Few legacies have been misused as much as that of President Teddy Roosevelt
Kevin Cramer was right that Secretary of the Interior Ryan Zinke has restored the true spirit of Teddy Roosevelt. For too long, the environmental political movement has used the words and actions of the early 20th century president to promote its agenda of locking off lands to any development and preventing the use of natural resources. They use Roosevelt to limit economic, hunting, and public use of lands.
However, when Roosevelt moved to the state, he was among the first to utilize the land for economic purposes. He managed herds of cattle on two different ranches following the construction of a meat packing plant, now listed on the National Register of Historic Places. He used the land for his own potential profit, but recognized the value of conservation during his time ranching and organized fellow ranchers to prevent overgrazing. His interest was both in protecting the land and in ensuring the land retained its ability to be ranched for economic benefit.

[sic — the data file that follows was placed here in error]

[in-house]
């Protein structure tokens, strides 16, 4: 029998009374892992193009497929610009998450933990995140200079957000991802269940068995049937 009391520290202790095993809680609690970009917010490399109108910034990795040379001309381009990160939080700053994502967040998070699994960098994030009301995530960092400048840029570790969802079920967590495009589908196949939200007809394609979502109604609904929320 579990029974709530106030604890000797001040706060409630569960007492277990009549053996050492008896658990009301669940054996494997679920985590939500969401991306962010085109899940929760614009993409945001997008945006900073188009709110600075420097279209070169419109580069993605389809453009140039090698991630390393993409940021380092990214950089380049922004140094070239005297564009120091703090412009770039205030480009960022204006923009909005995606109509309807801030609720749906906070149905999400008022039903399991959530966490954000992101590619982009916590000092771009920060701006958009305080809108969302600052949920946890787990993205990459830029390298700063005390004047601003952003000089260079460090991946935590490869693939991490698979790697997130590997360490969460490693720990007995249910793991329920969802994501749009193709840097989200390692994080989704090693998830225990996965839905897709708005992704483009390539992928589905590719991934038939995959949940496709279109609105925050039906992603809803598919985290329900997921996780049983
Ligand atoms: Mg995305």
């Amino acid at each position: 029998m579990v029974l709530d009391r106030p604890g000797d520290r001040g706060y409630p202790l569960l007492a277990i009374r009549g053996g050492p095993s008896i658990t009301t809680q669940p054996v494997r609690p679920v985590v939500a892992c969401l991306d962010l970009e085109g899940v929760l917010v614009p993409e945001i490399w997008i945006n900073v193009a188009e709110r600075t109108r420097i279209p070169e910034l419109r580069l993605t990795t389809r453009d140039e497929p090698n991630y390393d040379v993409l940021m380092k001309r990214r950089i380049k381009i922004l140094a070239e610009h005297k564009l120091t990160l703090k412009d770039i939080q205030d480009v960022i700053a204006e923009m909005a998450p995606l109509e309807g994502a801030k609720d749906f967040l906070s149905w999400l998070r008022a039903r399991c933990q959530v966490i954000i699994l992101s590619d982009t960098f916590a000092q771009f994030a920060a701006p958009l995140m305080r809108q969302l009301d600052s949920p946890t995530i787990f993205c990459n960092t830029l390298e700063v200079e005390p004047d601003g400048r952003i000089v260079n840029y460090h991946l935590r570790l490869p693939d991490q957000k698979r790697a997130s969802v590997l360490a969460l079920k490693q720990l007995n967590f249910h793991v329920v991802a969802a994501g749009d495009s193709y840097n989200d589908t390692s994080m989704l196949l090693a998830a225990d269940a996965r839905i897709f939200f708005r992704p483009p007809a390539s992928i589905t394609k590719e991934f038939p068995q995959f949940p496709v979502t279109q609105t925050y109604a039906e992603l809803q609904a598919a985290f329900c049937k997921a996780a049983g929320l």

Roosevelt would celebrate the energy revolution in North Dakota. He would have that big “Teddy grin” when boasting that American ingenuity ended the stranglehold of OPEC. He would appreciate the state’s national park and its commitment to preservation. He would also be amazed that a pad of eight oil wells next to the park can produce as much as eight million barrels of oil, that the eight wells use less than 1 percent of the land, and that a modern, extremely clean refinery can be built with virtually no impact to the park. He would appreciate the six-figure opportunities brought to the men and women who operate the facilities, much like he adored the cowpokes that operated his ranch.
For Roosevelt, the effort was about conserving land and natural resources for the future benefit of Americans, which includes both the beauty and the economic use of the land.